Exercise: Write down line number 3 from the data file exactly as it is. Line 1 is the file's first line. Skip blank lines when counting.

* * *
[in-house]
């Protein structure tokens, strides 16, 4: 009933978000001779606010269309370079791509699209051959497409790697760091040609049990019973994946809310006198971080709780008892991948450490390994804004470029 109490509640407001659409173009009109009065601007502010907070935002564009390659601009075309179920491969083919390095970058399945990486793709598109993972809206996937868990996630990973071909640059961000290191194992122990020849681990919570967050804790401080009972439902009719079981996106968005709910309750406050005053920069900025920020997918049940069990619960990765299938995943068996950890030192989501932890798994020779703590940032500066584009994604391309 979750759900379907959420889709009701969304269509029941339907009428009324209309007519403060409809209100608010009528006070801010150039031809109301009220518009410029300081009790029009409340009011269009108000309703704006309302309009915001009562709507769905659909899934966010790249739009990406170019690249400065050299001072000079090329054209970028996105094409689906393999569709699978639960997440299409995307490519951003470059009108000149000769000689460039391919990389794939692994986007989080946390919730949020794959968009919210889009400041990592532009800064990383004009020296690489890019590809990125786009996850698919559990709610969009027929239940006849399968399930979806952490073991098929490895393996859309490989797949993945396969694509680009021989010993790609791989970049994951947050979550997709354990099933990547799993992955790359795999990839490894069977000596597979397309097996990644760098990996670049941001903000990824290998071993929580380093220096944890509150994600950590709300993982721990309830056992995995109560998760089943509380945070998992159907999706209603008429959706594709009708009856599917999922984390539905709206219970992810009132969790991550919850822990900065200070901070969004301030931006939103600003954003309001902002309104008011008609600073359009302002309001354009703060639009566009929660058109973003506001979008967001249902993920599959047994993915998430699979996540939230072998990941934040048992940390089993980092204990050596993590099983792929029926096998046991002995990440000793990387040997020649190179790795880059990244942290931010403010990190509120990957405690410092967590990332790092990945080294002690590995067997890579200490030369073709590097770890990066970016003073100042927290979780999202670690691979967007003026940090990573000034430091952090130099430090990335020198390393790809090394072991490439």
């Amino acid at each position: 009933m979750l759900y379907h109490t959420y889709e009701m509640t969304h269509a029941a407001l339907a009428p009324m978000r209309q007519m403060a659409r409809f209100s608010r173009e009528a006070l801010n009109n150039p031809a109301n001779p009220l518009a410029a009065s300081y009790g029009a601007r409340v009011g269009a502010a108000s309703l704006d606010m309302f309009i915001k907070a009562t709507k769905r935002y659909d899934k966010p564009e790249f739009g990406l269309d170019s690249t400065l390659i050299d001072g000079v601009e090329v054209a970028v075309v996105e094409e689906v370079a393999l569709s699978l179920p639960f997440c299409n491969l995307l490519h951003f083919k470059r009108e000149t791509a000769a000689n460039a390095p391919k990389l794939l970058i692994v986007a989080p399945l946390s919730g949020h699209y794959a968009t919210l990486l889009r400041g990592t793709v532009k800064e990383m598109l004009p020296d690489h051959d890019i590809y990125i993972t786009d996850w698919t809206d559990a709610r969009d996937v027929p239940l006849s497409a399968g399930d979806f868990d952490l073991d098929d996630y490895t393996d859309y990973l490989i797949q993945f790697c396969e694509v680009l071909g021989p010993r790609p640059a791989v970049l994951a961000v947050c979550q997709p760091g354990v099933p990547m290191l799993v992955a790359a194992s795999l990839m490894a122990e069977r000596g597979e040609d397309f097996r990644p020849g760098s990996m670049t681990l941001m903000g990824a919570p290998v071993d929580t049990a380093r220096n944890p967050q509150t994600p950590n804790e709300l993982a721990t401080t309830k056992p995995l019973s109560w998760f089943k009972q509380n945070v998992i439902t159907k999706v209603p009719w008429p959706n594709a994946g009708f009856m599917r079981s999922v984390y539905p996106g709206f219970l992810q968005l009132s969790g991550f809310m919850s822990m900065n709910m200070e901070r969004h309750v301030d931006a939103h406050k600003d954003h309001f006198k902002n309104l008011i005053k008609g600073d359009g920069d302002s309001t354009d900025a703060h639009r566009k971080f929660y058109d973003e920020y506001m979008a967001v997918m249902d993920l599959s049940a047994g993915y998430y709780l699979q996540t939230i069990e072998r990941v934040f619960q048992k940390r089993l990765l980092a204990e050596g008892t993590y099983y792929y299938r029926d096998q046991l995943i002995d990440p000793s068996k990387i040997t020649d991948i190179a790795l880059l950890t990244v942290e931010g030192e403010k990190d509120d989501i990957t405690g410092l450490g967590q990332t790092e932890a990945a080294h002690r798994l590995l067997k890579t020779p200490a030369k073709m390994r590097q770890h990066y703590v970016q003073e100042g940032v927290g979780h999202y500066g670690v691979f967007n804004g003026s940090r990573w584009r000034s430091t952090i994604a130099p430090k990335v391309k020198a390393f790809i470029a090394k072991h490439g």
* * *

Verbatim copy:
């Amino acid at each position: 009933m979750l759900y379907h109490t959420y889709e009701m509640t969304h269509a029941a407001l339907a009428p009324m978000r209309q007519m403060a659409r409809f209100s608010r173009e009528a006070l801010n009109n150039p031809a109301n001779p009220l518009a410029a009065s300081y009790g029009a601007r409340v009011g269009a502010a108000s309703l704006d606010m309302f309009i915001k907070a009562t709507k769905r935002y659909d899934k966010p564009e790249f739009g990406l269309d170019s690249t400065l390659i050299d001072g000079v601009e090329v054209a970028v075309v996105e094409e689906v370079a393999l569709s699978l179920p639960f997440c299409n491969l995307l490519h951003f083919k470059r009108e000149t791509a000769a000689n460039a390095p391919k990389l794939l970058i692994v986007a989080p399945l946390s919730g949020h699209y794959a968009t919210l990486l889009r400041g990592t793709v532009k800064e990383m598109l004009p020296d690489h051959d890019i590809y990125i993972t786009d996850w698919t809206d559990a709610r969009d996937v027929p239940l006849s497409a399968g399930d979806f868990d952490l073991d098929d996630y490895t393996d859309y990973l490989i797949q993945f790697c396969e694509v680009l071909g021989p010993r790609p640059a791989v970049l994951a961000v947050c979550q997709p760091g354990v099933p990547m290191l799993v992955a790359a194992s795999l990839m490894a122990e069977r000596g597979e040609d397309f097996r990644p020849g760098s990996m670049t681990l941001m903000g990824a919570p290998v071993d929580t049990a380093r220096n944890p967050q509150t994600p950590n804790e709300l993982a721990t401080t309830k056992p995995l019973s109560w998760f089943k009972q509380n945070v998992i439902t159907k999706v209603p009719w008429p959706n594709a994946g009708f009856m599917r079981s999922v984390y539905p996106g709206f219970l992810q968005l009132s969790g991550f809310m919850s822990m900065n709910m200070e901070r969004h309750v301030d931006a939103h406050k600003d954003h309001f006198k902002n309104l008011i005053k008609g600073d359009g920069d302002s309001t354009d900025a703060h639009r566009k971080f929660y058109d973003e920020y506001m979008a967001v997918m249902d993920l599959s049940a047994g993915y998430y709780l699979q996540t939230i069990e072998r990941v934040f619960q048992k940390r089993l990765l980092a204990e050596g008892t993590y099983y792929y299938r029926d096998q046991l995943i002995d990440p000793s068996k990387i040997t020649d991948i190179a790795l880059l950890t990244v942290e931010g030192e403010k990190d509120d989501i990957t405690g410092l450490g967590q990332t790092e932890a990945a080294h002690r798994l590995l067997k890579t020779p200490a030369k073709m390994r590097q770890h990066y703590v970016q003073e100042g940032v927290g979780h999202y500066g670690v691979f967007n804004g003026s940090r990573w584009r000034s430091t952090i994604a130099p430090k990335v391309k020198a390393f790809i470029a090394k072991h490439g």